Rosalia grew up sharing a single-room home with her mother and two sisters. Though her mother worked hard doing any odd job she could find, they were often behind on the rent and had only ugali and cabbage to eat. Rosalia remembers: “I lived without knowing what was next.”
Happily, the little family saved enough to send Rosalia’s older sister to secondary school when the time came. As her sister went off to school, Rosalia wondered if she’d get the chance to continue past the 8th grade as well. But after only a year there wasn’t any money left. With no way to pay the school fees the oldest girl was forced to return home.
Rosalia finished 8th grade with excellent marks, and she prayed for a way to continue her education. She was shy and worried about her English, but she’d heard of Daraja Academy and knew it could be her chance. Bravely, she wrote to the administration asking for a chance to attend their school. She promised to be “polite and obedient” and to work hard. During her entrance interview she showed the determination of a Daraja girl, and she was admitted.
Rosalia loved her time at Daraja, especially her WISH classes. “WISH classes meant taking a U-turn in my life. I changed drastically. I stand out in places where others are afraid of standing out. I am able to stand, talk, and present my ideas without fearing.”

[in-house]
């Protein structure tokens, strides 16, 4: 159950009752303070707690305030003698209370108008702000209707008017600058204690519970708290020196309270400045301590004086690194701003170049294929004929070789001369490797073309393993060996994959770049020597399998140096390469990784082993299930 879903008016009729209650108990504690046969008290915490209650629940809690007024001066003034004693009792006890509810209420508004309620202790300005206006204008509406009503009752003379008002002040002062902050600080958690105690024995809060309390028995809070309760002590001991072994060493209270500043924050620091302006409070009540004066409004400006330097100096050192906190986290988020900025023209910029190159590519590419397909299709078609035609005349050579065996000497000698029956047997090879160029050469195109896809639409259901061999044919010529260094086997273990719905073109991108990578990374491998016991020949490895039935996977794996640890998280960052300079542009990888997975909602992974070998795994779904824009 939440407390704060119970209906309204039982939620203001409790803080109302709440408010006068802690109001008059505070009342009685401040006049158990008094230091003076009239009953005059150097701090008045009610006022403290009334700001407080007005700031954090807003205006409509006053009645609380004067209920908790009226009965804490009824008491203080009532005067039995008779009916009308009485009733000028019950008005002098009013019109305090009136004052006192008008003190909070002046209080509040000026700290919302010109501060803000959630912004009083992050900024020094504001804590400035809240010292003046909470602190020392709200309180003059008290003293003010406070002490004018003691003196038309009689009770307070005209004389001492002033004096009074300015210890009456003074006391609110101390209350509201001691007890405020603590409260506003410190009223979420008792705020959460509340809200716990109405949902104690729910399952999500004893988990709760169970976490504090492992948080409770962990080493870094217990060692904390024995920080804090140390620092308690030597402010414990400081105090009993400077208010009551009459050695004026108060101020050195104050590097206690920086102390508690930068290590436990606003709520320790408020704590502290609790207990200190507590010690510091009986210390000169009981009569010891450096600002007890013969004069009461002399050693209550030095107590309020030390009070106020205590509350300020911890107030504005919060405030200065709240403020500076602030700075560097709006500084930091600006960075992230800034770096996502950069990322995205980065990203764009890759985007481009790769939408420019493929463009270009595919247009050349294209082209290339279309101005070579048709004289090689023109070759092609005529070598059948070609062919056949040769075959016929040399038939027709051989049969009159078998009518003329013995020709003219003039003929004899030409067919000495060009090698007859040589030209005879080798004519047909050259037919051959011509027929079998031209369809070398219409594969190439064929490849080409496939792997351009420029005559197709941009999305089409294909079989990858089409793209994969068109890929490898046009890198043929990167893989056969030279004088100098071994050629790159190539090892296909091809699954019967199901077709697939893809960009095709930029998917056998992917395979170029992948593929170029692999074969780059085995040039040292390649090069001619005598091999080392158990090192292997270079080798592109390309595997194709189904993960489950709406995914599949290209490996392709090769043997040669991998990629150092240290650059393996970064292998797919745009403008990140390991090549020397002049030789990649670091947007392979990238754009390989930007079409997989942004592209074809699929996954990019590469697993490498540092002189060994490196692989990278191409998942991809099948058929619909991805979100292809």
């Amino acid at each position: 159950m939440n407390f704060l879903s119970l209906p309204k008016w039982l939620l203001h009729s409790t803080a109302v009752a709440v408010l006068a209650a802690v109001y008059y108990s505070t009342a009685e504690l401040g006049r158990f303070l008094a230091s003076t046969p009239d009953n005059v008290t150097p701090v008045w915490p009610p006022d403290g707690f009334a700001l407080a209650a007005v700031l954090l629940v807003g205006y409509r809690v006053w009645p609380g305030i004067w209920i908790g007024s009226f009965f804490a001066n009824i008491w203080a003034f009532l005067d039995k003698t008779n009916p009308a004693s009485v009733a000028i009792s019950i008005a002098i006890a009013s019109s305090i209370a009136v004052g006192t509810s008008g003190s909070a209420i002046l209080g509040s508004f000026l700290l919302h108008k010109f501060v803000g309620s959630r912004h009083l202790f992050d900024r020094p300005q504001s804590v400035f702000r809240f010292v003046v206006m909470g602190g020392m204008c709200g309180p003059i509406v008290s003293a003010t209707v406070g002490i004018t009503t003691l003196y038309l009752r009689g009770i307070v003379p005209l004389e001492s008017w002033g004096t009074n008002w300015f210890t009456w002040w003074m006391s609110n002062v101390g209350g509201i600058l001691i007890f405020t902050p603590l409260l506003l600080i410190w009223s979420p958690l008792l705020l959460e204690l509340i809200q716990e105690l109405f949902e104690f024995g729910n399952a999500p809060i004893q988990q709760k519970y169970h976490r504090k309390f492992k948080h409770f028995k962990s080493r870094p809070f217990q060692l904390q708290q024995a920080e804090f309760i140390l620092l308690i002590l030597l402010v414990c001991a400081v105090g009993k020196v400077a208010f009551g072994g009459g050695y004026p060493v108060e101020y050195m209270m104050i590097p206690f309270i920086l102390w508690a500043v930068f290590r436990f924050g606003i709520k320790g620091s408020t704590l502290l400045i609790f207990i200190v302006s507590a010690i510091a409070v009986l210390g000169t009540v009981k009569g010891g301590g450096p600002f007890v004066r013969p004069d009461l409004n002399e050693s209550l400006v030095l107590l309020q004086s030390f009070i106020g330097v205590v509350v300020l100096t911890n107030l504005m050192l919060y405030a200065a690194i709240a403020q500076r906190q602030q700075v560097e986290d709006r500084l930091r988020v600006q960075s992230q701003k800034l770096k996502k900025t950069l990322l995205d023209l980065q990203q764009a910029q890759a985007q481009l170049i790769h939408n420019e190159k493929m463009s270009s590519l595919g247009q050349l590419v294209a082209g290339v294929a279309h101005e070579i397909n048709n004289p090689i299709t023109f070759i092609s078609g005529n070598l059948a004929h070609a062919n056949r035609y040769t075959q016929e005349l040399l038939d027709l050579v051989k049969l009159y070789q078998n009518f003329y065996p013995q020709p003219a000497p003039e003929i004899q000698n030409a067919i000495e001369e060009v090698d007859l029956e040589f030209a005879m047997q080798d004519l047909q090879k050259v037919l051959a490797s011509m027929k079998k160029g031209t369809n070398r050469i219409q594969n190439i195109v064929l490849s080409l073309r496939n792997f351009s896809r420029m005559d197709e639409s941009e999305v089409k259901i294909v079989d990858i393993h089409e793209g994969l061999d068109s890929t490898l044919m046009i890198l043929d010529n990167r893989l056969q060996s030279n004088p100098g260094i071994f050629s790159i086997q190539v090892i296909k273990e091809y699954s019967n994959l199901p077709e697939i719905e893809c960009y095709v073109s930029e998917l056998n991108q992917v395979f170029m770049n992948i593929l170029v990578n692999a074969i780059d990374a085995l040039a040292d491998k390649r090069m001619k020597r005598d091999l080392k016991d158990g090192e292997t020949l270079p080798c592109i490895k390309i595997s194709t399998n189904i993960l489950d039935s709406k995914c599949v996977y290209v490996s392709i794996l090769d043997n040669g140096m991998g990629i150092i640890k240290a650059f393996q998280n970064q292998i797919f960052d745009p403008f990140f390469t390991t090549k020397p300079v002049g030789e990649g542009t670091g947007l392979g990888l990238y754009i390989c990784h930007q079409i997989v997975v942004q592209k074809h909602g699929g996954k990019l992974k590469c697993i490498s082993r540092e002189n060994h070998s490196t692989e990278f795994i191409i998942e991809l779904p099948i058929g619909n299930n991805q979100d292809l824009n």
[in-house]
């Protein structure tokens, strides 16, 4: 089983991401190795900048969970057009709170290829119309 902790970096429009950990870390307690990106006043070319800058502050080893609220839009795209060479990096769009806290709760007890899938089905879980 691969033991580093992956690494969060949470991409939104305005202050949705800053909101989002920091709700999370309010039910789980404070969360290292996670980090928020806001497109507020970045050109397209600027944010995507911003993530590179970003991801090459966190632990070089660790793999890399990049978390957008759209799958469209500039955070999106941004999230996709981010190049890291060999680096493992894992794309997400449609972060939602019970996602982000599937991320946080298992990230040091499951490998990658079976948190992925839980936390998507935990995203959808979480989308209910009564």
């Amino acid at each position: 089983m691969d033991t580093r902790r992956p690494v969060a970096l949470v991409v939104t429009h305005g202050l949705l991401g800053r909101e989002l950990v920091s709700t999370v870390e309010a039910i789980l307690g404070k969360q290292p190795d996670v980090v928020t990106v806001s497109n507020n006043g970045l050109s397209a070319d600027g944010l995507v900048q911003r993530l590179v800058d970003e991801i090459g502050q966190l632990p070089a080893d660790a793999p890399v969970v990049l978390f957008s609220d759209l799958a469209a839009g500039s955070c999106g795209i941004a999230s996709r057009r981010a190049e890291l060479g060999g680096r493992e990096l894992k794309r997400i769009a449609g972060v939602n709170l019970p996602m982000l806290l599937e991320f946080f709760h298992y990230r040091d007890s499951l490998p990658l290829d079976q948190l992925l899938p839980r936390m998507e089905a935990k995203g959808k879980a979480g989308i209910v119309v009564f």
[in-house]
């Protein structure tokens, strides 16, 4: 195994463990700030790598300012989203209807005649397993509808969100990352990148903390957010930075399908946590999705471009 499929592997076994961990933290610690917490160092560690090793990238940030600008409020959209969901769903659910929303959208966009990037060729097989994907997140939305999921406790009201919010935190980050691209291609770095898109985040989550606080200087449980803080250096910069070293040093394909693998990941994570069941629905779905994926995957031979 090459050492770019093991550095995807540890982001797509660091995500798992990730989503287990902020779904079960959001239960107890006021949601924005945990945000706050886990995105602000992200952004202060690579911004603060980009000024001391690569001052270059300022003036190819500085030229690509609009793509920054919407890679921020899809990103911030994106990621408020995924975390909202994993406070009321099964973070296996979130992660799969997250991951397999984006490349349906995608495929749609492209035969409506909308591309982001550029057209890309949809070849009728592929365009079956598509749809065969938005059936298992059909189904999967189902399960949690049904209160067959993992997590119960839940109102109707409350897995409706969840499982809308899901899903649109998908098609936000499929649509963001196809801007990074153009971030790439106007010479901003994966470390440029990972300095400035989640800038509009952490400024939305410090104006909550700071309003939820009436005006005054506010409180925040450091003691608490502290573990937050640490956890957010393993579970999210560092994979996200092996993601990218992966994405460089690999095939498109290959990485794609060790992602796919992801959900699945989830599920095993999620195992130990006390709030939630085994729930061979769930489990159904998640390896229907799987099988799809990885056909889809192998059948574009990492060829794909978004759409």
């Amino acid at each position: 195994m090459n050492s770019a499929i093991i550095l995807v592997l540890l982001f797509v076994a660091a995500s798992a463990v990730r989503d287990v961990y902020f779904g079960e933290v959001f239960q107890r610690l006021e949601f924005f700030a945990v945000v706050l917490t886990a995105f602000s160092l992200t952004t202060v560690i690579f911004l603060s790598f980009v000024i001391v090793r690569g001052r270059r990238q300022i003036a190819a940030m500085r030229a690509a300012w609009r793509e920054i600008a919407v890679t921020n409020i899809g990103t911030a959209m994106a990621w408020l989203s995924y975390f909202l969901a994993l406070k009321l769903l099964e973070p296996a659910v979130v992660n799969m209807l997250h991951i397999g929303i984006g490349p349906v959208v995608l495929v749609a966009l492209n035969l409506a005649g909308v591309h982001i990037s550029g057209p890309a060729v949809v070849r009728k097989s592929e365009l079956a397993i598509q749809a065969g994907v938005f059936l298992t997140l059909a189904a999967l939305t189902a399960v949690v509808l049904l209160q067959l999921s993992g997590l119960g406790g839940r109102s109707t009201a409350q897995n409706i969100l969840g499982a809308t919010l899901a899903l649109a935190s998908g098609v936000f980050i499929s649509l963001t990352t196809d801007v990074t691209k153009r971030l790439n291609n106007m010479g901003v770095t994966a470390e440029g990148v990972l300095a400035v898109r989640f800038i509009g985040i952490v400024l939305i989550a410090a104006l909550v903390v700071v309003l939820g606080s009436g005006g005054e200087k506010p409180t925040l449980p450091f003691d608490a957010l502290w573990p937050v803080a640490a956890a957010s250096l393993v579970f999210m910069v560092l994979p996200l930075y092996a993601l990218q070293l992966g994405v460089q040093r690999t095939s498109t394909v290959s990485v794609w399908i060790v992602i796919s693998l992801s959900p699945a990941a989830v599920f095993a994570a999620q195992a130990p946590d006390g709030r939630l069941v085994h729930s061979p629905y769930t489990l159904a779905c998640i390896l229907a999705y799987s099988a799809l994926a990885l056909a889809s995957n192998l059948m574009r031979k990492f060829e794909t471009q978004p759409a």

Her KCSE scores were high, and she went on to study science education at university. She even made a name for herself as the captain of the women’s basketball team.
Soon after receiving her diploma she was offered a teaching position at Excel Girls, a private secondary school. Rosalia knew instantly that her students needed more than math and science help. She began extending her office hours far longer than the other teachers in order to better reach out to the students. Using her WISH training, she mentors her students both as their teacher and their friend. Of her work she says, “I believe if I am not there for them, who will be there for them?”
But Rosalia feels she also has something to give to those back home. Whenever school is not in session, Rosalia returns home to tutor her sisters, cousins, and the other girls in her village. Her motto is, “I believe I can change more lives.”
When asked to reflect on her past journey, Rosalia said, “It wasn’t easy. One of the Daraja teachers taught me, “The challenges you face now, use them to make your future bright.” So that is always what I do. When I face a challenge, I use it as an opportunity to make what awaits me next awesome.”